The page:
“We did try, but it’s over now,” Barry Diller, one of Aereo’s top investors, told NBC News this morning. Despite Diller’s call of death, some believe the TV streaming service may have a few options left to pursue.
Aereo’s CEO and founder, Chet Kanojia, has not been as defeatist as his key investor. In a statement denouncing the Court’s ruling, Kanojia said the company would continue, although he was vague about how.
“We are disappointed in the outcome, but our work is not done,” he said. “We will continue to fight for our consumers and fight to create innovative technologies that have a meaningful and positive impact on our world.”
Aereo has received almost $100 million in funding over the past several years.
Kanojia made headlines as recently as April when he told the Associated Press the company did not have a plan B. However in an interview with Fortune, Kanojia hinted the company had been thinking about a backup plan, even if it hadn’t been formulated yet. He implied the company could consider paying retransmission fees to broadcasters.
Gus Hurwitz, an assistant professor at the University of Nebraska College of Law, spoke to the Wall Street Journal before the ruling about that possibility, saying the startup had the option “to work with the broadcast industry, instead of trying to disrupt it.”
“Aereo would bring a known and trusted brand and working distribution platform to the market and could, conceivably, license content from local broadcasters,” Hurwitz told the Journal.
Retransmission fees, or the fees broadcasters charge cable companies to carry their signals, are projected to rise in the wake of decreasing advertising revenue, according to the same Wall Street Journal article.
The draw of a service like Aereo is that it frees consumers from the high fees cable companies charge for bundled packages, allowing them to pay for live TV at subscription prices comparable to Netflix or Hulu. Even if the company manages to find a way to work with broadcast companies, it won’t be as cheap. Subscribers currently pay a fee of $8 per month for a base plan, and the service has fewer than 500,000, according to the New York Times.
Aereo’s other option would be to petition to change the copyright laws. The Supreme Court based its ruling on the idea that the company’s use of tiny antennas to capture broadcast signals and deliver them to subscribers’ devices violated existing copyright laws.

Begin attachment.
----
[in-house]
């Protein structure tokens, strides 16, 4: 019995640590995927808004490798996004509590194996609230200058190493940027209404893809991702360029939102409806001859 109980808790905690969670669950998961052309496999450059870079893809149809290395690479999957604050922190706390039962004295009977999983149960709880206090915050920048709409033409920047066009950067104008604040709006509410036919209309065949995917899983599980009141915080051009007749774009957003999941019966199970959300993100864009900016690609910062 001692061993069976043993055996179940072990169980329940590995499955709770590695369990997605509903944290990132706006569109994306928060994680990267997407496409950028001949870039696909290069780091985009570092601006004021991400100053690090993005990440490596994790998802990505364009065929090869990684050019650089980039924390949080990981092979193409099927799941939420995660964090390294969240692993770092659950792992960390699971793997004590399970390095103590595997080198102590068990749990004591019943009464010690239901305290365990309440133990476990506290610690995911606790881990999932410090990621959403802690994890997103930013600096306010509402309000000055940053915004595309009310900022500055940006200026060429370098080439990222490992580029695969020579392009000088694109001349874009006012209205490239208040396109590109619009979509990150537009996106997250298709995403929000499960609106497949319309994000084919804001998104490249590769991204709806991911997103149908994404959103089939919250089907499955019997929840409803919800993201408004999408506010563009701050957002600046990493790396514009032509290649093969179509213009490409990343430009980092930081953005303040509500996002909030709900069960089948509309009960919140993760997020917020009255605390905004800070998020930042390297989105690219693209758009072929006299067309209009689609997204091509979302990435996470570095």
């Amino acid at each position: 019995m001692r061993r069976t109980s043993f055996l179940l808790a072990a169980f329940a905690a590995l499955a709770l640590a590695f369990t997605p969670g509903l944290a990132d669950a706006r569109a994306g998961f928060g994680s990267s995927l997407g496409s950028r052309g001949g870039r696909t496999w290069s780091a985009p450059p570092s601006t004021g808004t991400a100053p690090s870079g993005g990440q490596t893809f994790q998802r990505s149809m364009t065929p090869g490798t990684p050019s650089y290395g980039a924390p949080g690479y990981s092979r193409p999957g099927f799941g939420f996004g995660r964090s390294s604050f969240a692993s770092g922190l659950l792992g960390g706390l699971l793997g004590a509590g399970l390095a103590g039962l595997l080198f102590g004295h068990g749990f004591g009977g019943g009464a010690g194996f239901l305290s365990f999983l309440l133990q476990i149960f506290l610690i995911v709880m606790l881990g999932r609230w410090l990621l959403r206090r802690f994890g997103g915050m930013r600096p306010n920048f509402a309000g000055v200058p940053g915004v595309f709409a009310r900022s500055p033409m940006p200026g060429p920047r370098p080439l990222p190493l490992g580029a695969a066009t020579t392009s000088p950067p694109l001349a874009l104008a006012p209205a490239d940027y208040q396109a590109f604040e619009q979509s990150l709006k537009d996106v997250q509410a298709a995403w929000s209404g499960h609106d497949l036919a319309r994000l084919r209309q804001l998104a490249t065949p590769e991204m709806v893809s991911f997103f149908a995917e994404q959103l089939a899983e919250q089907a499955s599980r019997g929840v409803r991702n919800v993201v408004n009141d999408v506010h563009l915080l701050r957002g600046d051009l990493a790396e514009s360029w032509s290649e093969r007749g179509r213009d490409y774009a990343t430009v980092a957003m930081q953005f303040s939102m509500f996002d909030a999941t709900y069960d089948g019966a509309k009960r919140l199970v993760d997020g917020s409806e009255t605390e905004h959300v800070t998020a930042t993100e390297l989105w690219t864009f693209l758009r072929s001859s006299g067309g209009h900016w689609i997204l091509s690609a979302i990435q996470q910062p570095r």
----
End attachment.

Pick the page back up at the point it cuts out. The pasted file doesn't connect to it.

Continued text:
Harry Cole, an attorney who has specialized in broadcasting and represented clients before the Supreme Court, told me that this is the “most obvious” plan B Aereo could be considering. He said they might have some weight, considering many subscribers and reviewers have had favorable reviews of the service.
“Moving Congress right now to undertake some kind of significant legislation is a tough order,” he said, expressing that he was skeptical such a measure would pass.
In the wake of the decision, House Energy and Commerce Committee leaders released statements calling for an update to the Communications Act, which was enacted in 1934 and has not been updated in 17 years.
“While the court ruled that Aereo had overstepped, invention and innovation are at the heart of America’s global leadership in communications and technology development,” said committee chairman Rep. Fred Upton, R-MI. “This case underscores the mounting need to modernize the 80-year-old Communications Act, which serves as an important, yet outdated, framework for the communications industry.”
Another option Aereo could pursue to avoid legal hot water over copyright would be to offer only DVR services. In addition to streaming video online, the service also currently offers subscribers the option to record programs.
Cole said Aereo’s other option is to basically buy time. He didn’t know how long it would take for the injunction to set in, but he speculated Aereo’s legal team could try to get the Supreme Court to rehear the issue. Even though Cole called that “the longest of long shots,” it could potentially allow Aereo to continue to operate longer because the Court is approaching its summer recess.
“Once that injunction kicks in, it’s about time to put the tag on the toe,” he said.